Shanghai

I’ve just returned from a little trip to Shanghai where I mixed business, pleasure, and a little family, all in one. I took about a jillion pictures, some of which I’ll post to Flickr for your amusement.

Shanghai is an amazing city. I think when most of from the west think of Shanghai, we think in terms of commerce and trade, which is probably The Definition of Shanghai. I’ve spent quite a bit of time in China over the years, and Shanghai is nothing like Beijing, Xian, Tianjin, or anywhere else in China.

It feels like Singapore, but feels just a touch more ruthless, and a touch more “down to business”. Don’t get me wrong — it’s not an unsafe city – I felt comfortable walking around town at any hour of night or day, but if you’re buying something, be prepared to bargin, and bargin hard (I got a 10X reduction on the first price of an item in 10 minutes, and I’m not going to tell you how far down I got them in the end 🙂 ).

Here are a few little items to remember if you go:

  • Don’t try to use your iPhone or Android phone’s navigation. I’m not sure what it is, but again and again, attempts to use my iPhone to navigate got me hopelessly lost. I asked some tech-savvy people about it, and they informed me that their iPhones, Androids, and Nokia phones all did the same thing, and the best answer was to get a “local” GPS device. So, where you go.
  • In July, and August, it’s hot. I’m talking 3 shirts a day hot if you spend any time outside. If you’re a guy, and you sweat, wear light colored shirts, because anything else will look horrible once you start to sweat. Sorry if that was TMI.
  • If you’re not on business, the best plan is to get up early (read: sunrise), go out and do stuff till it gets too hot (around, oh, 9 or 10), and then find things to do inside until nighttime. Then stay out late.
  • The subway, or Shanghai Metro is amazing. If you can get a good route map, or have a friend with language skills, it’s faster than the taking cabs (which is really fast) in the morning and evening rush hours. Seriously, it’s air conditioned, only a little crowded, and if you’re a Guai Lo like me, people will make room for you.
  • Especially when bargaining it’s normal for Shanghais to yell at each other. Even if they’re friends, they’ll yell at each other, and insult their goods and service. It’s a bargaining technique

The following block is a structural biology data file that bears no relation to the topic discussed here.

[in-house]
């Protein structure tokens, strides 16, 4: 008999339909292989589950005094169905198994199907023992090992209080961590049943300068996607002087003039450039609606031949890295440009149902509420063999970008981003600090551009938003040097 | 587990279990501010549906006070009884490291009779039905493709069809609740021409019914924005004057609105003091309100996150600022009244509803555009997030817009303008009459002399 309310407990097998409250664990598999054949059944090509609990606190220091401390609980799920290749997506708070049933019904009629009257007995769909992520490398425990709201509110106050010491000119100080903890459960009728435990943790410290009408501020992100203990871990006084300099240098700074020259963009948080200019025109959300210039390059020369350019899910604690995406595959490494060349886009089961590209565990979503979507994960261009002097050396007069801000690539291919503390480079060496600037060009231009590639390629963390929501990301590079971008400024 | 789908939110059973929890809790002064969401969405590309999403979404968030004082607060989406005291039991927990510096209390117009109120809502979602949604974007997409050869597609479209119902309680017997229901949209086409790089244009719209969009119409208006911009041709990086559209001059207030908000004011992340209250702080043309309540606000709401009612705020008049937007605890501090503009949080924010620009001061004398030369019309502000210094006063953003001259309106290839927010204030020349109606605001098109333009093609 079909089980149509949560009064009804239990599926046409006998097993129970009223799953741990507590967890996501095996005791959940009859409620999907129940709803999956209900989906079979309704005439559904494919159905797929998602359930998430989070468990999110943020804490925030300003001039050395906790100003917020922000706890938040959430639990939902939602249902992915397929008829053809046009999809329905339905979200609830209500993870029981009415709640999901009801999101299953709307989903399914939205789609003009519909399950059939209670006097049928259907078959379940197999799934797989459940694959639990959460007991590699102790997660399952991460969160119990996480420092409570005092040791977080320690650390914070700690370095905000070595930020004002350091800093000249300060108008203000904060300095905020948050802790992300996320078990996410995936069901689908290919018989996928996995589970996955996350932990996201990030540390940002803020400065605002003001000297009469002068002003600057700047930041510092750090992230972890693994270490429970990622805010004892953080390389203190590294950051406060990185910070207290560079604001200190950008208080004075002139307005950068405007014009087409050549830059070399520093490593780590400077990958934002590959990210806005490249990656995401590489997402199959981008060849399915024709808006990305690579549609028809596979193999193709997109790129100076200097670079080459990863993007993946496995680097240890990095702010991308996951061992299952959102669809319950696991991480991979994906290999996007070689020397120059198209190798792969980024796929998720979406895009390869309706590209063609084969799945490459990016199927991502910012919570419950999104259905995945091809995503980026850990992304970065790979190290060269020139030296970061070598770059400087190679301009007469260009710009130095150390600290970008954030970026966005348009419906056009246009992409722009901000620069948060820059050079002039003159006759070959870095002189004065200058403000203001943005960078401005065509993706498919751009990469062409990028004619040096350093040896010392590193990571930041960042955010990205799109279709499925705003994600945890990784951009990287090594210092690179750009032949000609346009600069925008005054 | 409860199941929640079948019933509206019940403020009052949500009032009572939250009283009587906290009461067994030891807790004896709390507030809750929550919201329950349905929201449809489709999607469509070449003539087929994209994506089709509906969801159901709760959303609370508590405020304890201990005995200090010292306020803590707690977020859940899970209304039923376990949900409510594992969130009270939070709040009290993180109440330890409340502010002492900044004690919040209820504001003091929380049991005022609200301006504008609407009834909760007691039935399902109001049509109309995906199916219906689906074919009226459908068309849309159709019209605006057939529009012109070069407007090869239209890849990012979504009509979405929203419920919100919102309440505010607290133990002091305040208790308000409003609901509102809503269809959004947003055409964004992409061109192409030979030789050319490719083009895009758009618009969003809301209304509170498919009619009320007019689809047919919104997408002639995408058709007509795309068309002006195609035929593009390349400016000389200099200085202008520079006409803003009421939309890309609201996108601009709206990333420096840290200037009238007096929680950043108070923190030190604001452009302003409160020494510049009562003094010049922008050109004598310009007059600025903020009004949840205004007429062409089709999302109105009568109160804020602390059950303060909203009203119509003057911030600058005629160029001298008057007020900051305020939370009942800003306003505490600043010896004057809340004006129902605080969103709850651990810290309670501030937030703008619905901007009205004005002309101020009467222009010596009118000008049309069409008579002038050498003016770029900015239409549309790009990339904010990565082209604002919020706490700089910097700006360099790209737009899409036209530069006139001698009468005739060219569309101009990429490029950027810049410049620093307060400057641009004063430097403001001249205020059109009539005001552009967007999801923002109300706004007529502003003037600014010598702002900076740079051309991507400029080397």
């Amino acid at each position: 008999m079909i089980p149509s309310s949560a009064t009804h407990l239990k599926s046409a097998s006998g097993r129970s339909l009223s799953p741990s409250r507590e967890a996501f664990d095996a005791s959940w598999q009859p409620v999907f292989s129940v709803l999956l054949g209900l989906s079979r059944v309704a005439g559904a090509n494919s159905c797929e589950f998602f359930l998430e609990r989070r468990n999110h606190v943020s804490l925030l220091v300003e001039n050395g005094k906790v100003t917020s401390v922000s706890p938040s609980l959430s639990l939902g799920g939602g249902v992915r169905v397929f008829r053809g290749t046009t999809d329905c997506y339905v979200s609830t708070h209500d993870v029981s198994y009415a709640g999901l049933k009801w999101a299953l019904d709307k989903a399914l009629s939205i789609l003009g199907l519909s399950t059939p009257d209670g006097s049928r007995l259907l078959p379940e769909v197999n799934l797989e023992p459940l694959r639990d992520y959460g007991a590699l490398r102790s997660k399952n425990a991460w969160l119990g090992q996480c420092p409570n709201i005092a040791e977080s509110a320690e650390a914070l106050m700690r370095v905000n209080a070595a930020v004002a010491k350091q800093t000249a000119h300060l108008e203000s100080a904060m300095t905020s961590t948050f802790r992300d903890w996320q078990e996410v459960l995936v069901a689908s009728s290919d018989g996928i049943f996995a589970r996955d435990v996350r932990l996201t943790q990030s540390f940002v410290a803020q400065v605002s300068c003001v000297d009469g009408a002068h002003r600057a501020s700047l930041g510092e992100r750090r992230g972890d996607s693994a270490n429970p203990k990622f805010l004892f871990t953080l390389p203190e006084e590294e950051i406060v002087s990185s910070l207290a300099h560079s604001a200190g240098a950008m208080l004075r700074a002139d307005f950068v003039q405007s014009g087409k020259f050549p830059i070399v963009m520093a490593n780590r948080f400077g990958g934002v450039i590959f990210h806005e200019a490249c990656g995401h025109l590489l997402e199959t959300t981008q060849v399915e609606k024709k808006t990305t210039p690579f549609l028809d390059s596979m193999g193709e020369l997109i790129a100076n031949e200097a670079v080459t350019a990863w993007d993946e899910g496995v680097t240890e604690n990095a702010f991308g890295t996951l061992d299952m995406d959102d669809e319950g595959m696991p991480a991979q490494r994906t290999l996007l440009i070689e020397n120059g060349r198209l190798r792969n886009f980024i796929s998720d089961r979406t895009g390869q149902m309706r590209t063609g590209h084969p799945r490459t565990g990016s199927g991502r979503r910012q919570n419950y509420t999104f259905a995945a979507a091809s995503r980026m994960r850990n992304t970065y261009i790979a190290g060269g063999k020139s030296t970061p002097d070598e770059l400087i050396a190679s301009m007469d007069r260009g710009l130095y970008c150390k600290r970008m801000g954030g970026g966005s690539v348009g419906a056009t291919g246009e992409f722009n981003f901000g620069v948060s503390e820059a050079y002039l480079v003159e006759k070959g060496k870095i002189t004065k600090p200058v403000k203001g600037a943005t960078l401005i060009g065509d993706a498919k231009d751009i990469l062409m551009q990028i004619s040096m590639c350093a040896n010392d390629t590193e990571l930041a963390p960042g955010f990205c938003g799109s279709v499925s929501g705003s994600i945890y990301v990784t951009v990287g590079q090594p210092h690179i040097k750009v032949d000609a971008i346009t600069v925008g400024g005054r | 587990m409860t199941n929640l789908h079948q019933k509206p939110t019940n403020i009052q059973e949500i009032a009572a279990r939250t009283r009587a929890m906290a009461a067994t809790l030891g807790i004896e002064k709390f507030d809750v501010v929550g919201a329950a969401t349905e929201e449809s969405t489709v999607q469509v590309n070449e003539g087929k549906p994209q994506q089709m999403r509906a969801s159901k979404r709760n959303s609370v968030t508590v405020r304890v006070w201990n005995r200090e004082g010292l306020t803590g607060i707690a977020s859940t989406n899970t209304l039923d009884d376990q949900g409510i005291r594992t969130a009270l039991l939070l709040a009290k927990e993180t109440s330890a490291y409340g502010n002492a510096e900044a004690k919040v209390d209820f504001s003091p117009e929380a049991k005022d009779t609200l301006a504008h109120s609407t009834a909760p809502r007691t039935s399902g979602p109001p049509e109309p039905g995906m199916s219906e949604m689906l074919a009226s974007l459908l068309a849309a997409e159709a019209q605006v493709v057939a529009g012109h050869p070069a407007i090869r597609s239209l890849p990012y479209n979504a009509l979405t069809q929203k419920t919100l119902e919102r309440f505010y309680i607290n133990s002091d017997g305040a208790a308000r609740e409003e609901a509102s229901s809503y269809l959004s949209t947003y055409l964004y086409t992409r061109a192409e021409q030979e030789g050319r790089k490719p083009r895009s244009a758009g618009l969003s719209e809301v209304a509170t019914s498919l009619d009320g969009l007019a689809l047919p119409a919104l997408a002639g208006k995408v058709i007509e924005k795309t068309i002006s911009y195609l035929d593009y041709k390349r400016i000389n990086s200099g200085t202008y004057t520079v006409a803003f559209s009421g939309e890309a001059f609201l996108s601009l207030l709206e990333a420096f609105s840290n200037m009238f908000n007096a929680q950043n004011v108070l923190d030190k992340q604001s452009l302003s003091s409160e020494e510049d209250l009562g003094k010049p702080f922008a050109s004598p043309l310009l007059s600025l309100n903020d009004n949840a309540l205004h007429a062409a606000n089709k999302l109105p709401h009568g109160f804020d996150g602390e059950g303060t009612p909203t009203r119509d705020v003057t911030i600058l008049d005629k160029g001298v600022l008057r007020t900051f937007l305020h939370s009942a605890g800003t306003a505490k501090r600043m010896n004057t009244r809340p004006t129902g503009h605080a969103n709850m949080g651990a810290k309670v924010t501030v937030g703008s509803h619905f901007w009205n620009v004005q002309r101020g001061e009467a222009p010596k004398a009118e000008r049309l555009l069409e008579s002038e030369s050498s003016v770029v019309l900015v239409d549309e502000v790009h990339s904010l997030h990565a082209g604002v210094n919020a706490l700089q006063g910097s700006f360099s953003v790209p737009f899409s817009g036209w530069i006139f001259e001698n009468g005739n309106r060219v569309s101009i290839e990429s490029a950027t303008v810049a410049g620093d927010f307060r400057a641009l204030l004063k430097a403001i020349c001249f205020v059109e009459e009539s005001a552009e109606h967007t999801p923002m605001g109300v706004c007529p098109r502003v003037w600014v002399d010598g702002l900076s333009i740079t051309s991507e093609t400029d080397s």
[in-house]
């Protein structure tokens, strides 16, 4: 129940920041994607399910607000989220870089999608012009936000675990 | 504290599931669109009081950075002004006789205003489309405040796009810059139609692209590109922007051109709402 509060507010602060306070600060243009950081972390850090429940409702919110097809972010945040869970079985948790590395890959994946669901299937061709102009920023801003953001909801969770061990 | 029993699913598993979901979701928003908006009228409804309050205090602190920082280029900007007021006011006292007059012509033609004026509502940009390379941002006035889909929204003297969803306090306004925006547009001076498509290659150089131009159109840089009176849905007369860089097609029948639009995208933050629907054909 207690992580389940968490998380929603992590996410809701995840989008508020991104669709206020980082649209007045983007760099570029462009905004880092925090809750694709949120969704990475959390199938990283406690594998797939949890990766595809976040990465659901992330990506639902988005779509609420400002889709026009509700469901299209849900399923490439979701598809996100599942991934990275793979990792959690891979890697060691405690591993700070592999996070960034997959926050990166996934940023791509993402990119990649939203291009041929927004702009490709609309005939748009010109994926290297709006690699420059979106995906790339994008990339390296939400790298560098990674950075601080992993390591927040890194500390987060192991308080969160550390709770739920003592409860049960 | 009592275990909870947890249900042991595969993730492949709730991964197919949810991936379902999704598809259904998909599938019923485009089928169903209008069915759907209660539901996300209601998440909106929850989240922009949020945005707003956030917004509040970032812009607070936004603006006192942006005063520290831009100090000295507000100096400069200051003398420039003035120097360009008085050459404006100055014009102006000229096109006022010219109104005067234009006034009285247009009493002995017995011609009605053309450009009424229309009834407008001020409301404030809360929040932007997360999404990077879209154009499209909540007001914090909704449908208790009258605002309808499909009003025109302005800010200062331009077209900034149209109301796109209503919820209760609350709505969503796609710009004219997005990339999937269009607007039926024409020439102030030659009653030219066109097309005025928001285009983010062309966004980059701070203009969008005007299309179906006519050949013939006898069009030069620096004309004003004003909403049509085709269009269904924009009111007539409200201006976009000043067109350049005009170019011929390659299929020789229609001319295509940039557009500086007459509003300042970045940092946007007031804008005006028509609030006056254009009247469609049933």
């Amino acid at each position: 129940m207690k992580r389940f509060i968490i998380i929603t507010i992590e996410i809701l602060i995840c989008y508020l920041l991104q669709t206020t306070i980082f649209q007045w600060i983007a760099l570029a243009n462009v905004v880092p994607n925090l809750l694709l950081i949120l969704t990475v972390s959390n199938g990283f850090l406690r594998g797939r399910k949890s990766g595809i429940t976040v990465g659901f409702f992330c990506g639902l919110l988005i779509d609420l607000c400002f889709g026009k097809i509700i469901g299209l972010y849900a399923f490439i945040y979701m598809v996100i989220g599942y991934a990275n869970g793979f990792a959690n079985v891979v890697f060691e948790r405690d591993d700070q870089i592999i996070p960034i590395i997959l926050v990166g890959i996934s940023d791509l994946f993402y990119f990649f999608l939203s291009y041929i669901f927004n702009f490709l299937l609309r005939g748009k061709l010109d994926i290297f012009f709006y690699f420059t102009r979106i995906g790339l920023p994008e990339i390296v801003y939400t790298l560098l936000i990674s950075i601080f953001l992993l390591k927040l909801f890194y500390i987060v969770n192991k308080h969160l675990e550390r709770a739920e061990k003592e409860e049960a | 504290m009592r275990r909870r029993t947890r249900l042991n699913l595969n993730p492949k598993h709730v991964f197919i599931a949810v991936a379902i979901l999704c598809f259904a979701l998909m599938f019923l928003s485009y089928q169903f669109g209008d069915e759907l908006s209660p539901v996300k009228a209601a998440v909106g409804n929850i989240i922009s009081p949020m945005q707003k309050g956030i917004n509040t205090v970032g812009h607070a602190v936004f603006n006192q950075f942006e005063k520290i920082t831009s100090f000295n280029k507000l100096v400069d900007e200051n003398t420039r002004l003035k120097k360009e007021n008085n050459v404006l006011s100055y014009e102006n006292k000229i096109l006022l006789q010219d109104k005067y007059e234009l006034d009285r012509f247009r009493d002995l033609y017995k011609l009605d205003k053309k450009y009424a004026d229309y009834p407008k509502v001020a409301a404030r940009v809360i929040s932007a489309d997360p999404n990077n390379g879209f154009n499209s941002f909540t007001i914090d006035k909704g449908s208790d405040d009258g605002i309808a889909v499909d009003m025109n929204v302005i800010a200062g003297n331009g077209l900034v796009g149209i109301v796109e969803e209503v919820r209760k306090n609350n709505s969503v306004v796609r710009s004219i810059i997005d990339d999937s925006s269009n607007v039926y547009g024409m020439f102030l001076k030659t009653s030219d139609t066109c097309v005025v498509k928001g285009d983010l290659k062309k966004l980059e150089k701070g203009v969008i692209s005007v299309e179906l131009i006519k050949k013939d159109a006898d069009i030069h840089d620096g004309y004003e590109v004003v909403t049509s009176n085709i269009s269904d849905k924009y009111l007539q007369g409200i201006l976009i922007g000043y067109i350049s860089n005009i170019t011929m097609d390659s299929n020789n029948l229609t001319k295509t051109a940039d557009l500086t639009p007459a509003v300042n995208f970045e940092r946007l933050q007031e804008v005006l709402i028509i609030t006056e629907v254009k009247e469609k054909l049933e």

• If you’re not in a westernized store (and, even if you are), it’s ok to bargin, in fact, it’s expected. Feel free to quote an absurdly low price. Also feel free to just walk away, if they want to go lower they’ll call you back. Feel free to tell them “My brother has told me of a shop near here where this is much cheaper. Can you tell me where it is?”.
  • If a vendor thanks you profusely, tells you to tell you friends about his shop, and invites you back, you’ve been had. Make a note of it. It’s too late now.
  • I found the websites on Shanghai Tourist attractions (just Google it) to be very helpful. The only problem is that if you mis-pronounce the name, even slightly, you can end up somewhere else. The best approach is to print out any descriptions or maps of the place you want to visit.
  • Oh, very important, if you’re using an iPhone, you MUST go to AT&T’s site and add the Global Data Plan. That gives you 200Mb of data upload/download, which I couldn’t use all of in a week (and I’m a heavy data user). If you don’t, you’ll be charged $5.12 a megabyte for your data use. You read that right. $5.12 a megabyte.
  • Some web sites, such as Twitter and Facebook, don’t work in China. They might work on your roaming phone, but then you’re burning up roaming data minutes, which you need to be aware of. You can get around this issue by getting a web proxy or VPN, but that’s up to you, since China, who you’re the guest of on your visit, doesn’t want you to do that.
  • The Shanghai Expo is an amazing thing. From what I saw of it. To give you an idea of the scale of it:
    • I passed a parking lot with 3 acres of busses parked in it, all of which had brought attendees.
    • Demand for tickets to the China Pavilion is so intense that people start queueing up at 3 AM for the few free tickets given out each day.
    • To get everyone through the pavilions inside the expo, they stop queueing people at 7:30 PM so everyone will be out of the pavilions by midnight
    • There is a “Green Line” for infirm, elderly, and pregnant people to get ahead in line, but it’s evidently been closed due to cheating. Nice job, folks.
  • Remember, getting tickets to the expo, and into it, is only half the battle. Then you have to get into the Pavilions, which will take hours. Take a book, an umbrella, and lots of water.
  • I went at night, to avoid the heat and crowds, and, coincidentally, got in to the Expo for 1/2 price. But, I didn’t make it into the pavilions, since no one told me about the queues closing at 19:30, or the fact there were 5+ hour lines to some of them. But I got to see the outside of them 🙂

I’m sure I’ll think of some more later and will update this post.

That’s my $.02 on Shanghai :-).

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